Early detection is extremely important in cancer treatments, helping to significantly raise survival rates. The problem, however, is that by the time symptoms start to show, the cancer may have already entered a new stage. Researchers at the University of Bradford are hoping to completely revolutionize early cancer detection with a new blood test.
The Lymphocyte Genome Sensitivity (LGS) test could eventually be used to detect several forms of cancer before patients begin to develop any symptoms. Additionally, the blood test was able to detect the differences in cells of patients with cancerous and precancerous conditions, which suggests that the test could also identify patients who are at risk of developing cancer.
LGS is able to detect cancer by measuring how much damage has been done to white blood cell DNA after it has been exposed to UV light. White blood cells taken from cancerous and precancerous patients showed much more damage than those taken from healthy patients.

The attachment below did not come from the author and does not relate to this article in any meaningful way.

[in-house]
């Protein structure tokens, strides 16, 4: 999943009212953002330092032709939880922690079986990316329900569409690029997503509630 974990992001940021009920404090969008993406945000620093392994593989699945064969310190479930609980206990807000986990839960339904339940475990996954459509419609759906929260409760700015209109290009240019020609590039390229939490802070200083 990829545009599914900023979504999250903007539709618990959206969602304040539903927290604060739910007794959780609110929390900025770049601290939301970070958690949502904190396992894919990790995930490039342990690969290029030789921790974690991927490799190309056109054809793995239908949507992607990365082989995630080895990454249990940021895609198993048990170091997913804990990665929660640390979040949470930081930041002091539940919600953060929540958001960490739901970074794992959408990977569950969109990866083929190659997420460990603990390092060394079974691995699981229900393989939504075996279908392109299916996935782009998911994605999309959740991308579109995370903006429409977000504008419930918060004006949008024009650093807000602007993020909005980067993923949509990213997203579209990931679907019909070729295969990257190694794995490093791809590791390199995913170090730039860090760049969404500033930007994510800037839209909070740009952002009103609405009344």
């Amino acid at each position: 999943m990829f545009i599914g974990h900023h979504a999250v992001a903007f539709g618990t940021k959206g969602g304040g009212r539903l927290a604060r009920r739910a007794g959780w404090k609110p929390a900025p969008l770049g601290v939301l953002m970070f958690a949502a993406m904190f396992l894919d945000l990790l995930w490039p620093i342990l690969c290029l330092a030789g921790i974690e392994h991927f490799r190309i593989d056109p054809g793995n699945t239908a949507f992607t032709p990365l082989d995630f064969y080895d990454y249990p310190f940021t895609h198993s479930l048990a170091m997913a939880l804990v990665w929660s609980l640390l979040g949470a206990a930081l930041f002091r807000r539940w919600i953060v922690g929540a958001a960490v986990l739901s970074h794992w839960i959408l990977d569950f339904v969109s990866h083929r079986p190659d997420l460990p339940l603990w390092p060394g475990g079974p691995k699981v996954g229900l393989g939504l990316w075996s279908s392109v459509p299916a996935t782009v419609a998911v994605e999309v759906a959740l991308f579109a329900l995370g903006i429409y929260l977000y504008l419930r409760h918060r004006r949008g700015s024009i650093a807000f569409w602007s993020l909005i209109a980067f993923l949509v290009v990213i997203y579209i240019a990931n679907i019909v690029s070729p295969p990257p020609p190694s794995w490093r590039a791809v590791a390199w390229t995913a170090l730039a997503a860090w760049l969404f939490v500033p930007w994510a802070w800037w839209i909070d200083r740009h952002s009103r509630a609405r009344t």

Dr. Diana Anderson, lead scientist, says the results of their research have been so statistically significant that "the possibility of of these results happening by chance is 1 in 1000. We believe that this confirms the test's potential as a diagnostic tool."
Researchers note that the test is still in early experimental phases and has so far only been able to detect three types of cancer. LGS is currently being tested at the Bradford Royal Infirmary to see if it can be used to predict which patients could benefit from a colonoscopy to confirm colorectal cancer.